By Barani Krishnan
Investing.com — Crude prices drifted through Monday, running higher at times before turning back down to finish little changed as worries about impending U.S. rate hikes and a potential recession defied bets for runaway demand ahead of the Memorial Day holiday that flags off the peak driving period in the United States.
New York-traded West Texas Intermediate for July delivery settled just a penny higher at $110.29 a barrel, after rising just over $1.60, or 1.5%, at one point. On the other end, WTI slipped just $1.10, or 1%.
London-traded Brent crude futures for August delivery settled at $110.78 per barrel, up 79 cents, or 0.8%.
Analysts pointed to China’s restrained demand for oil and fears of a U.S. economic slowdown for Monday’s subdued performance in crude.
“The reopening of Shanghai is a bullish development for oil but recession fears could be stopping prices from rallying much higher,” said Craig Erlam of online trading platform OANDA. “The cost-of-living crisis has arrived and higher oil prices will further exacerbate the pain on household budgets and eventually weigh on demand.”
China’s demand — or otherwise — for oil is so integral now that it could be the overriding factor for determining how crude prices perform for the rest of 2022, said International Energy Agency chief Faith Birol.
“We have only one hope that we don’t have big trouble in the oil markets in summer, which is hoping…that the Chinese demand remains very weak,” Birol told CNBC in an interview held on the sidelines of the World Economic Forum in Davos.
Multiple threats to the global economy topped the worries of the world’s well-heeled at the annual Davos summit, with some flagging the risk of a worldwide recession. International Monetary Fund Managing Director Kristalina Georgieva said she did not expect a recession for major economies but also could not rule one out.
That weighed on the sentiment for oil despite relatively higher demand expected between Friday and next Monday’s Memorial Day holiday.
“The full effect of [the] Ukraine war has not been felt yet, the upward price pressure for industrial inputs is still to come,” Atlanta Fed President Raphael Bostic said at a live-streamed event. “We have a little more to go raising interest rates in the next several months. It may be the case that [the] Fed needs to go super hard on rate hikes, but that is not the baseline.”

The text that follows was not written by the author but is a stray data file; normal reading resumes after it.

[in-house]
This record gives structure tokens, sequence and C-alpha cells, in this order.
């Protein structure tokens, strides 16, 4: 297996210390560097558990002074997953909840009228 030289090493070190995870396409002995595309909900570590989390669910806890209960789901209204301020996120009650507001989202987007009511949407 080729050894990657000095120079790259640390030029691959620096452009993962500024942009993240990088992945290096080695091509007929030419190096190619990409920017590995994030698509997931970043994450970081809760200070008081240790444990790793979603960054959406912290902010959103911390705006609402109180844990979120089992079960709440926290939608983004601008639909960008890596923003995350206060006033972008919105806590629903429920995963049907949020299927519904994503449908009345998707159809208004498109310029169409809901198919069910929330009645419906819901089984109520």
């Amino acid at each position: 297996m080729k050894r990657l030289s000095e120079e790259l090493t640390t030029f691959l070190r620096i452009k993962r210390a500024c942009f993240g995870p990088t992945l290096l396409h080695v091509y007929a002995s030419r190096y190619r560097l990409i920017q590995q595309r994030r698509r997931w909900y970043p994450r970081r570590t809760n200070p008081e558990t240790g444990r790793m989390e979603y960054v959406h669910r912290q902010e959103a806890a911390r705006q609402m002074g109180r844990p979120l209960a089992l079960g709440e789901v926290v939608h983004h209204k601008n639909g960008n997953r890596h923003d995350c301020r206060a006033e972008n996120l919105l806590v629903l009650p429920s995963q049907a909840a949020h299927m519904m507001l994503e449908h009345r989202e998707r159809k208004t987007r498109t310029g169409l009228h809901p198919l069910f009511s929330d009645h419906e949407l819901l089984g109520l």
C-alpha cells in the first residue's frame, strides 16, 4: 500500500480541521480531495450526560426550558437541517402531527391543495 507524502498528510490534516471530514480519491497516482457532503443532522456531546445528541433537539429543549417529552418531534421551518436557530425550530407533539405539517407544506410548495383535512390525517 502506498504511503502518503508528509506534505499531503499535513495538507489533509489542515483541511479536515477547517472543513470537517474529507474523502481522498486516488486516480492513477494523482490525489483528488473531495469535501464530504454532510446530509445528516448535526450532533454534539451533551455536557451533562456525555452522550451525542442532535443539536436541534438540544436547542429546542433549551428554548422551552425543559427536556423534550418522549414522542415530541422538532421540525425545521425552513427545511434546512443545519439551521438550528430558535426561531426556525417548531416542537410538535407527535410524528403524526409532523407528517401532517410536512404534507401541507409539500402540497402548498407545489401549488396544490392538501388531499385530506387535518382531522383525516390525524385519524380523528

The Fed, or Federal Reserve, has said it will raise interest rates non-stop and even slow the U.S. economy if necessary to bring inflation down from 40-year highs.
After contracting 3.5% in 2020 from disruptions forced by the coronavirus pandemic, the U.S. economy expanded by 5.7% in 2021, growing at its fastest pace since 1982. But inflation has grown just as fast as the economy, or maybe quicker, with some price gauges showing growth of as much as 8.5% on the year.
Since this year began, U.S. growth has been on a weaker trajectory, coming in at a negative 1.4% in the first quarter as the Russia-Ukraine crisis led to runaway inflation in food and energy prices.
If the economy does not return to positive territory in the second quarter, the United States will technically be in a recession going by the definition that it takes just two negative quarters in a row to make up a recession.
The Fed’s own tolerance for inflation is just 2% per year. After leaving rates at nearly zero for two years during the pandemic, the central bank raised them in March by a quarter-point and by another half point in May. The central bank says it will likely do another two half-point hikes in June and July, and assess their impact on the economy before proceeding. Some policymakers at the central bank have, however, suggested a three-quarter point hike to bring inflation down faster.